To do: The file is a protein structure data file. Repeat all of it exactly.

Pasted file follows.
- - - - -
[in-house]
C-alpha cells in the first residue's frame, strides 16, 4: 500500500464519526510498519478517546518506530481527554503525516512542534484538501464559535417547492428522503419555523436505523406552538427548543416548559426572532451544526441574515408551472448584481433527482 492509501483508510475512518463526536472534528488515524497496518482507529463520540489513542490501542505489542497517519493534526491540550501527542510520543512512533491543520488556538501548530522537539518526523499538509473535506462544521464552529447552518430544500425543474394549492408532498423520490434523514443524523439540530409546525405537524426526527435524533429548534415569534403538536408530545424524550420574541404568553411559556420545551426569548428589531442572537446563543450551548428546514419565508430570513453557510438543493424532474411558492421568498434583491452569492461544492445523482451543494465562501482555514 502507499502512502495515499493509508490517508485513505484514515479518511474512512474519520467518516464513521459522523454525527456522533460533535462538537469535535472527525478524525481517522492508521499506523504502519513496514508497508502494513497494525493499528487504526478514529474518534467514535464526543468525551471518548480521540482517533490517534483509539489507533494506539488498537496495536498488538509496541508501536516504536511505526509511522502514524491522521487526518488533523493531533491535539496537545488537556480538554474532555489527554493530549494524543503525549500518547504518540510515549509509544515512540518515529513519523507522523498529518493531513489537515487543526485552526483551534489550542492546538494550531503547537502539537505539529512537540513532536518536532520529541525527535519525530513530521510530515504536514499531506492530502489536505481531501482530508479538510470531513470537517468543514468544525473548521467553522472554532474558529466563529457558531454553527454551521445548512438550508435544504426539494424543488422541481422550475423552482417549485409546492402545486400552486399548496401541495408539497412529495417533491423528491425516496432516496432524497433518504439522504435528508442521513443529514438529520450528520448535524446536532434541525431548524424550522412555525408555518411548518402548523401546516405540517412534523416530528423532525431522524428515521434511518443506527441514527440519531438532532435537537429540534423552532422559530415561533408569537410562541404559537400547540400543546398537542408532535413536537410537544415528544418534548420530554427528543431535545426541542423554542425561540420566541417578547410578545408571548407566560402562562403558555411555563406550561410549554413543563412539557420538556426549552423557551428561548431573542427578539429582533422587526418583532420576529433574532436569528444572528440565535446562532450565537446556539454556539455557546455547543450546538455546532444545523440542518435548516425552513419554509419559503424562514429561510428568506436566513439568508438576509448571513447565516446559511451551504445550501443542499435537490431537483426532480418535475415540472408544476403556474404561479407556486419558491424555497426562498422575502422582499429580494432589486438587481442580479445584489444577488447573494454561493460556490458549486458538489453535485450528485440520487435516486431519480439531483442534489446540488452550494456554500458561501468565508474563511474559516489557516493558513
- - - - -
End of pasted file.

[in-house]
C-alpha cells in the first residue's frame, strides 16, 4: 500500500464519526510498519478517546518506530481527554503525516512542534484538501464559535417547492428522503419555523436505523406552538427548543416548559426572532451544526441574515408551472448584481433527482 492509501483508510475512518463526536472534528488515524497496518482507529463520540489513542490501542505489542497517519493534526491540550501527542510520543512512533491543520488556538501548530522537539518526523499538509473535506462544521464552529447552518430544500425543474394549492408532498423520490434523514443524523439540530409546525405537524426526527435524533429548534415569534403538536408530545424524550420574541404568553411559556420545551426569548428589531442572537446563543450551548428546514419565508430570513453557510438543493424532474411558492421568498434583491452569492461544492445523482451543494465562501482555514 502507499502512502495515499493509508490517508485513505484514515479518511474512512474519520467518516464513521459522523454525527456522533460533535462538537469535535472527525478524525481517522492508521499506523504502519513496514508497508502494513497494525493499528487504526478514529474518534467514535464526543468525551471518548480521540482517533490517534483509539489507533494506539488498537496495536498488538509496541508501536516504536511505526509511522502514524491522521487526518488533523493531533491535539496537545488537556480538554474532555489527554493530549494524543503525549500518547504518540510515549509509544515512540518515529513519523507522523498529518493531513489537515487543526485552526483551534489550542492546538494550531503547537502539537505539529512537540513532536518536532520529541525527535519525530513530521510530515504536514499531506492530502489536505481531501482530508479538510470531513470537517468543514468544525473548521467553522472554532474558529466563529457558531454553527454551521445548512438550508435544504426539494424543488422541481422550475423552482417549485409546492402545486400552486399548496401541495408539497412529495417533491423528491425516496432516496432524497433518504439522504435528508442521513443529514438529520450528520448535524446536532434541525431548524424550522412555525408555518411548518402548523401546516405540517412534523416530528423532525431522524428515521434511518443506527441514527440519531438532532435537537429540534423552532422559530415561533408569537410562541404559537400547540400543546398537542408532535413536537410537544415528544418534548420530554427528543431535545426541542423554542425561540420566541417578547410578545408571548407566560402562562403558555411555563406550561410549554413543563412539557420538556426549552423557551428561548431573542427578539429582533422587526418583532420576529433574532436569528444572528440565535446562532450565537446556539454556539455557546455547543450546538455546532444545523440542518435548516425552513419554509419559503424562514429561510428568506436566513439568508438576509448571513447565516446559511451551504445550501443542499435537490431537483426532480418535475415540472408544476403556474404561479407556486419558491424555497426562498422575502422582499429580494432589486438587481442580479445584489444577488447573494454561493460556490458549486458538489453535485450528485440520487435516486431519480439531483442534489446540488452550494456554500458561501468565508474563511474559516489557516493558513